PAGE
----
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Keeping First Pieces


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#1 JustPeachy

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Posted 04 December 2013 - 02:10 AM

Do you still have any of your very first pieces hanging around?

 

I got some of my very first attempts home yesterday, and I was so proud when I showed my husband and the look on his face when he asked, "You Made These?"!

I now have a new candy dish, coffee mug, pencil holder for my desk and one for hubbys. I get these warm fuzzies every time I see them even though they are extremely wonky. :wub: 



#2 Denice

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Posted 04 December 2013 - 09:13 AM

My first piece was a necklace with a Egyptian cat medallion, it was showcased in Junior High and stolen.  My son took my second piece when he moved so I have my third piece.  After that I lost track of what came next, it good to keep begining work you can tell how far you have progressed.  Denice



#3 minspargal

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Posted 04 December 2013 - 09:24 AM

I still have my first mug. I also keep it to judge how far i have progressed.



#4 Christine

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Posted 04 December 2013 - 10:39 AM

My first "piece" was made forty years ago at my first adult pottery evening class ..... it was a pebble pot pig which I glazed with a glorious honey-coloured glaze with brown on top which gave a (sadly) unrepeatable but lovely finish!  It still graces my studio.  Thank you for this topic - it made me reminisce and gave me a nice feeling!

Christine



#5 Chris Throws Pots

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Posted 04 December 2013 - 12:56 PM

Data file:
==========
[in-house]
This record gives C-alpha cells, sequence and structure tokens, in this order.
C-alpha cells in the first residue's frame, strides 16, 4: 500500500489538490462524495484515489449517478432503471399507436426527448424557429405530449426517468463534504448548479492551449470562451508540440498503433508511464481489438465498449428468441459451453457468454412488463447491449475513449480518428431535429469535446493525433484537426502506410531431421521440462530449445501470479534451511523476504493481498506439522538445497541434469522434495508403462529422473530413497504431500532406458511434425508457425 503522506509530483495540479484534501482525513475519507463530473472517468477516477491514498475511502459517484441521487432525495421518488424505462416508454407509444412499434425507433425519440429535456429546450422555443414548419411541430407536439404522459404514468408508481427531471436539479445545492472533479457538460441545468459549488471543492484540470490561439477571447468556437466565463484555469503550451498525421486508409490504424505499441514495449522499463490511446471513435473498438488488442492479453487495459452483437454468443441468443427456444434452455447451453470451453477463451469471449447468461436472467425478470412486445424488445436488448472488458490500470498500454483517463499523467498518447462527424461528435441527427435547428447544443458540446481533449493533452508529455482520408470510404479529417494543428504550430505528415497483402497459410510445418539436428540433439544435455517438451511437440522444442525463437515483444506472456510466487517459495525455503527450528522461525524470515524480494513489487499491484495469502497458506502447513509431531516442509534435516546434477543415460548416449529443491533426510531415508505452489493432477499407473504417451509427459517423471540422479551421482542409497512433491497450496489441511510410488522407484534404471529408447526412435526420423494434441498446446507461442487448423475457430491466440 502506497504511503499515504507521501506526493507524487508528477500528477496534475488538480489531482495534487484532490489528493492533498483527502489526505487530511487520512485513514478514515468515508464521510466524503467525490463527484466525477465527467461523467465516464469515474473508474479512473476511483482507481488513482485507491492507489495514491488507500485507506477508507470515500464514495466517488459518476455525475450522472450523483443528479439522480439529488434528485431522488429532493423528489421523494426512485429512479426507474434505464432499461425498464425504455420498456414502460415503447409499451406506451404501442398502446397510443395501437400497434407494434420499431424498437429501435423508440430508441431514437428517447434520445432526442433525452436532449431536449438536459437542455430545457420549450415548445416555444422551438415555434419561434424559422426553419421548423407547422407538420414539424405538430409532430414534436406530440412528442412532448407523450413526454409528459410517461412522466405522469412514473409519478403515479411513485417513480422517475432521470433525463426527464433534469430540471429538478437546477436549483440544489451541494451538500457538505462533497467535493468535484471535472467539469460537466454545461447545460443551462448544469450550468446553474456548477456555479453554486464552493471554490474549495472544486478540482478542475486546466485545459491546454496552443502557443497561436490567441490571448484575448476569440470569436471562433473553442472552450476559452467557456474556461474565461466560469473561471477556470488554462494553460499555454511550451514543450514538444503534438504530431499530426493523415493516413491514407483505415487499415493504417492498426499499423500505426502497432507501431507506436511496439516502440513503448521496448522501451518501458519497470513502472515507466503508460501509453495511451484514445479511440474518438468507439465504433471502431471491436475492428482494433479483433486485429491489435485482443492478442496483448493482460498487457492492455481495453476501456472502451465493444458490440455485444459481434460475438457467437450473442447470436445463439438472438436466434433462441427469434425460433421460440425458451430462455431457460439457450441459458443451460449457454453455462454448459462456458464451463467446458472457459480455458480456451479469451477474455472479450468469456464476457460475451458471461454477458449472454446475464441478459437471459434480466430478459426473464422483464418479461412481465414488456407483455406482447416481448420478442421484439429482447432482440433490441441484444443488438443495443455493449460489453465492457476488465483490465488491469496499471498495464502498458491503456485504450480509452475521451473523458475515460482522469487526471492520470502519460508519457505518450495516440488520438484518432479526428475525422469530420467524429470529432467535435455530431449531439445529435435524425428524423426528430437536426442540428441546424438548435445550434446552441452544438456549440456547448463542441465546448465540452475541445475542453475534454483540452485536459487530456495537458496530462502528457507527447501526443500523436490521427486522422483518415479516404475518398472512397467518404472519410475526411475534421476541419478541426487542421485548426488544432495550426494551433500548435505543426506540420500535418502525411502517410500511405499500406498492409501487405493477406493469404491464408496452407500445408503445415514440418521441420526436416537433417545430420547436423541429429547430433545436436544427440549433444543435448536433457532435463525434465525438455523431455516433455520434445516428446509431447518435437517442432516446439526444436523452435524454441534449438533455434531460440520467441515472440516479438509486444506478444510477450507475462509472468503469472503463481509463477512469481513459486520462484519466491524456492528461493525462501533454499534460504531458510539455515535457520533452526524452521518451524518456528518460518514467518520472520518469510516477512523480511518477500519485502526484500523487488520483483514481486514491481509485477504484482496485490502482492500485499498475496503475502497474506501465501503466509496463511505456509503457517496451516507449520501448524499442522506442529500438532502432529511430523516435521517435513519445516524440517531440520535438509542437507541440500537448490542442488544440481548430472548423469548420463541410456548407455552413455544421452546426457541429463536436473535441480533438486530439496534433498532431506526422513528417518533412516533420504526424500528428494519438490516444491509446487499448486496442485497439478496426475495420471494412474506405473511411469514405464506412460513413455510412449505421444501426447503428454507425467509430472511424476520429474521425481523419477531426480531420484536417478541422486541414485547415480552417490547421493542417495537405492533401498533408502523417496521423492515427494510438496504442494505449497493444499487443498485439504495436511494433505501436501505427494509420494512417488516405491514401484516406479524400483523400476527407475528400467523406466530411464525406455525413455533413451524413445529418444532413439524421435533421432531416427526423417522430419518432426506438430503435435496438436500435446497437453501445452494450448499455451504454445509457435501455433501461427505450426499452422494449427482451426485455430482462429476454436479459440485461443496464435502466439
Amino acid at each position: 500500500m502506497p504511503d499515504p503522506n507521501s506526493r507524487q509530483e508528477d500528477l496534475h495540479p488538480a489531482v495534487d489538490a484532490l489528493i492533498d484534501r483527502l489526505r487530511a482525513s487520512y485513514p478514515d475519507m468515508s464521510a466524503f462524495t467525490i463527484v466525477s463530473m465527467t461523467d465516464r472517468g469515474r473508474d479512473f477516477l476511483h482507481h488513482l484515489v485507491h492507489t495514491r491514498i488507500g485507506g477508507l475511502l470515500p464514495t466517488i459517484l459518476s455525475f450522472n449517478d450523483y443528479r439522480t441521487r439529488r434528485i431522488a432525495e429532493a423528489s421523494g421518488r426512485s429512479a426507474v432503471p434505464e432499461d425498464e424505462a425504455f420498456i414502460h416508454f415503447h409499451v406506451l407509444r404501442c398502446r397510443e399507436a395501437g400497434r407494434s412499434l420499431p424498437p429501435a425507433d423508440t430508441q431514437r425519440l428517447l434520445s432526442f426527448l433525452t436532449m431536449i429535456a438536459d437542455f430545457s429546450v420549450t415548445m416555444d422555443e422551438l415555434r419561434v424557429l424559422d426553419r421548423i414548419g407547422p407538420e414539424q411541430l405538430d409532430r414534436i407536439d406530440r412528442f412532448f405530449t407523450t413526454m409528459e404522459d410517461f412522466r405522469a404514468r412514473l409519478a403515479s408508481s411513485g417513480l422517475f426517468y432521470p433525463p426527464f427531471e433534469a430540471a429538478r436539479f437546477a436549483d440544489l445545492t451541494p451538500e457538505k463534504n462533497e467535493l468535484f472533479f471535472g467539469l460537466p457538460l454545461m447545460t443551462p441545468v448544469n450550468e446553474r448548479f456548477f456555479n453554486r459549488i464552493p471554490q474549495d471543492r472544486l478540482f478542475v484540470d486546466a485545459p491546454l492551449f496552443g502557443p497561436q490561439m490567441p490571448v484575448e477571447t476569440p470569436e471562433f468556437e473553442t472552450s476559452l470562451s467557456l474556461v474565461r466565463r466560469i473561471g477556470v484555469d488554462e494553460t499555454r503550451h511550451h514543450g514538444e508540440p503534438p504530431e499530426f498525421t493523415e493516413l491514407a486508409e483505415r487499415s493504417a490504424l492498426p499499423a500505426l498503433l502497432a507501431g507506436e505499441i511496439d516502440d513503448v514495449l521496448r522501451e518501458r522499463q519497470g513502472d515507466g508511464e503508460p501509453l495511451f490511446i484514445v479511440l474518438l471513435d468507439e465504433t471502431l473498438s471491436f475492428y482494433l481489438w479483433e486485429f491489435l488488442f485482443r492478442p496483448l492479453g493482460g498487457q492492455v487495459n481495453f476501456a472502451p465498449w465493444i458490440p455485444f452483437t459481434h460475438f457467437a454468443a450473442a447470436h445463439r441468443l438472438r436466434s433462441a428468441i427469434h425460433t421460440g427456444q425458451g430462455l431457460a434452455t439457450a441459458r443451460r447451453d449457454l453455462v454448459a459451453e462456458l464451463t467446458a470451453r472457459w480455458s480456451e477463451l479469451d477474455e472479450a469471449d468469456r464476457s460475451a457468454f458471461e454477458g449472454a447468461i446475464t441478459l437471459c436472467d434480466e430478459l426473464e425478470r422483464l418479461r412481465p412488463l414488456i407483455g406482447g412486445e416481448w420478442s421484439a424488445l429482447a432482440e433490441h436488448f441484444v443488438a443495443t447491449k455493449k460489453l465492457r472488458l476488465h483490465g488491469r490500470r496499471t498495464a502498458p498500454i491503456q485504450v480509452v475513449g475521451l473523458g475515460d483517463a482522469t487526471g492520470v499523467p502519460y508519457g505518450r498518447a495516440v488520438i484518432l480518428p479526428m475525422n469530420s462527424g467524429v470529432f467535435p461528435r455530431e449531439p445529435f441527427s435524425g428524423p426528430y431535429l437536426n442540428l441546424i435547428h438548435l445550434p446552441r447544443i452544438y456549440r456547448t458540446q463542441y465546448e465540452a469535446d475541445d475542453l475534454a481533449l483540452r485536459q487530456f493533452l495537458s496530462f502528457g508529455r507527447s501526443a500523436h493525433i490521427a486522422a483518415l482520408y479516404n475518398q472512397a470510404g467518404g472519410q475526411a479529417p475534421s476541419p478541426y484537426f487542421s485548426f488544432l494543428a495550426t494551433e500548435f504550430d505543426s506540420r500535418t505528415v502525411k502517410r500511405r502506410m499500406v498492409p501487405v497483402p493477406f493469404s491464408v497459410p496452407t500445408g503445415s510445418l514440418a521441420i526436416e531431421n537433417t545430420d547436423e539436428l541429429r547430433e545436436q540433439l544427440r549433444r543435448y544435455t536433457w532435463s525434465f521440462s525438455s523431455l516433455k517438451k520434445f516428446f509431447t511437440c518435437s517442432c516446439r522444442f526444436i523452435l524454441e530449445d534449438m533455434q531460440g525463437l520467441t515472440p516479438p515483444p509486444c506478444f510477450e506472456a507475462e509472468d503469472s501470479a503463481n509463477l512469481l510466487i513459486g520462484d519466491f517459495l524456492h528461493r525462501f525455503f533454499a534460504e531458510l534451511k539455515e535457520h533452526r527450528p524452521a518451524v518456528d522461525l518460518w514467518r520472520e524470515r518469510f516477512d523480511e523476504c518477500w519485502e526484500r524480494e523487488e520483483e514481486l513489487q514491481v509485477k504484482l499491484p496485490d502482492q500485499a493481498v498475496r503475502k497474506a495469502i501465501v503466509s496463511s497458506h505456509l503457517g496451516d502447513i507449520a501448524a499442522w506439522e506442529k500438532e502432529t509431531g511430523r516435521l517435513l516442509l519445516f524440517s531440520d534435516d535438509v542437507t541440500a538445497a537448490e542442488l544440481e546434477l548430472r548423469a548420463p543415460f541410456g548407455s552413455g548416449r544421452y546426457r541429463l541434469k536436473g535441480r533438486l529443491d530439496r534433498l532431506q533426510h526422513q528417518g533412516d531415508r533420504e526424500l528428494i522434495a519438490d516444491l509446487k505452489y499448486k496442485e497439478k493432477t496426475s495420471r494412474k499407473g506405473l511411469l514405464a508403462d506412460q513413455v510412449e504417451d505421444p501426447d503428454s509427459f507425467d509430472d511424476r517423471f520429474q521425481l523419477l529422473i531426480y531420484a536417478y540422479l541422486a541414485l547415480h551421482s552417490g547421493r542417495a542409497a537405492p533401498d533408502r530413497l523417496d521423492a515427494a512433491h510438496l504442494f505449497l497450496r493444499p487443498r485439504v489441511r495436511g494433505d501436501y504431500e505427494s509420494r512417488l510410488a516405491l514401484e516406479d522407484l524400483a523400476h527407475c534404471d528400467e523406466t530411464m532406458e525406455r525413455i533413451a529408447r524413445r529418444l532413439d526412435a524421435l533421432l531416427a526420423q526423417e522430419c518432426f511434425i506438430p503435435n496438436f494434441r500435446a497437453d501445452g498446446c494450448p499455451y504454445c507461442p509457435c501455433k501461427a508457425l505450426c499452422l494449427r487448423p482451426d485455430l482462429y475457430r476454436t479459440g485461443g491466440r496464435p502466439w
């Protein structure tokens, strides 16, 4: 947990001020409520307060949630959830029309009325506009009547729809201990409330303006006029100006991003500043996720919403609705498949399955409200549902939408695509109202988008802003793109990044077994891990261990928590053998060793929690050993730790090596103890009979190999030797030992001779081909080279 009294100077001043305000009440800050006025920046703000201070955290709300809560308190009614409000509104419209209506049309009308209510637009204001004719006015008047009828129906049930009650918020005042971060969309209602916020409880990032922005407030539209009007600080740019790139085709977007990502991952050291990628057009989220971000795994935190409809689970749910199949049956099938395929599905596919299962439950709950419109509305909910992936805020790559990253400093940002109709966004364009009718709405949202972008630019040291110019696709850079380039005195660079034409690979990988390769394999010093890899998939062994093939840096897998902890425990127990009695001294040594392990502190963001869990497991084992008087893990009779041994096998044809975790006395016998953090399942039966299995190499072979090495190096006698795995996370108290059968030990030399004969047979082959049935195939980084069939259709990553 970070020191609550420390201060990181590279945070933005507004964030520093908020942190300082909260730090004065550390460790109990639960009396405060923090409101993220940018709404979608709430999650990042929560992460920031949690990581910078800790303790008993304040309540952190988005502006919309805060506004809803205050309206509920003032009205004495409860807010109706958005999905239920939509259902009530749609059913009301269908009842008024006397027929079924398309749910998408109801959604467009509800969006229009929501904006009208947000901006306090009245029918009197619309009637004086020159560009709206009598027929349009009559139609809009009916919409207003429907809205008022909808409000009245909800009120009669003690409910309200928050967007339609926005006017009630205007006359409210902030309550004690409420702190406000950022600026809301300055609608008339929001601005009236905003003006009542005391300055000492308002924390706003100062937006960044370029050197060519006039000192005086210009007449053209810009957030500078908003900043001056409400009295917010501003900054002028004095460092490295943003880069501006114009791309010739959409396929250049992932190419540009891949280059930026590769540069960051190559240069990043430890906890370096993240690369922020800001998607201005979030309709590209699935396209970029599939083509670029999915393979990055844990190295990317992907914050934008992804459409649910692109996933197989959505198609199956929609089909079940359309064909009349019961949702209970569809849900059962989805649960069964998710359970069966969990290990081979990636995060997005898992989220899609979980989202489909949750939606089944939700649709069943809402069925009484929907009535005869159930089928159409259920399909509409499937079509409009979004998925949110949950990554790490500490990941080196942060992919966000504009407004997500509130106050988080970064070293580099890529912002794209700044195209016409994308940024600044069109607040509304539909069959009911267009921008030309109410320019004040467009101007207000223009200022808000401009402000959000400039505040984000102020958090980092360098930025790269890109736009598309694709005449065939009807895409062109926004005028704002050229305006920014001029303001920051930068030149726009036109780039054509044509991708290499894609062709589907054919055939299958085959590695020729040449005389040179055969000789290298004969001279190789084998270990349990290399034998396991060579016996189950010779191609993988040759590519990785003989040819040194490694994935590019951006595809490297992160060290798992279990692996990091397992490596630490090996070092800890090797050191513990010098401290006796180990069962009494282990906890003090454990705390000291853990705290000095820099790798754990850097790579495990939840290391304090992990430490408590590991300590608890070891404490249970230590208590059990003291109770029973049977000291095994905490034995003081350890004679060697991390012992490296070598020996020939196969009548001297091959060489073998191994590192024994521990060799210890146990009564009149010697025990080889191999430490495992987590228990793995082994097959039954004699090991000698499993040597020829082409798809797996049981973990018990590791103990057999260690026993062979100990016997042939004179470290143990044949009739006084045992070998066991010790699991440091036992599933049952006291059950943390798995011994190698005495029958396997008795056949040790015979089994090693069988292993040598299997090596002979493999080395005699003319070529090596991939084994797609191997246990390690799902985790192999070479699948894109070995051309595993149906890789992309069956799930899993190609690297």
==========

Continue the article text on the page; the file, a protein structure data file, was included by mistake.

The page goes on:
I recently showed my very first pot alongside a mug I made in the last few months in a show called Then & Now. I titled the piece Dumb Lucky. It's an attempt at a ceramic maté gourd that I made in 2007 during my first clay class at St. Michael's College. The form is a little clunky, but overall pretty well thrown. I got... well... dumb lucky with the glaze, as I had no idea what I was doing. I'll never part with that one. It was on a bookshelf at home for years, but after showing it a couple months back I have been keeping it on my desk in the office at the studio.

 

I spent the next six or so months making far less successful pots... HEAVY, unbalanced forms I like to call robber stoppers. My parents have a bunch of these, mostly bowls, that inevitably get broken out for family dinner when I'm visiting. Much to my chagrin. Most everything else from that era has been turned into mosaic material.  

 

Attached File  THENandNOWsubmission.jpeg   42KB   4 downloads


Christopher Vaughn Pottery
Functional stoneware forms
handcrafted in Burlington, Vermont

 

www.ChrisThrowsPots.com

 

On Instagram @chris_throws_pots
 

 

 

 


#6 Pres

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Posted 04 December 2013 - 01:48 PM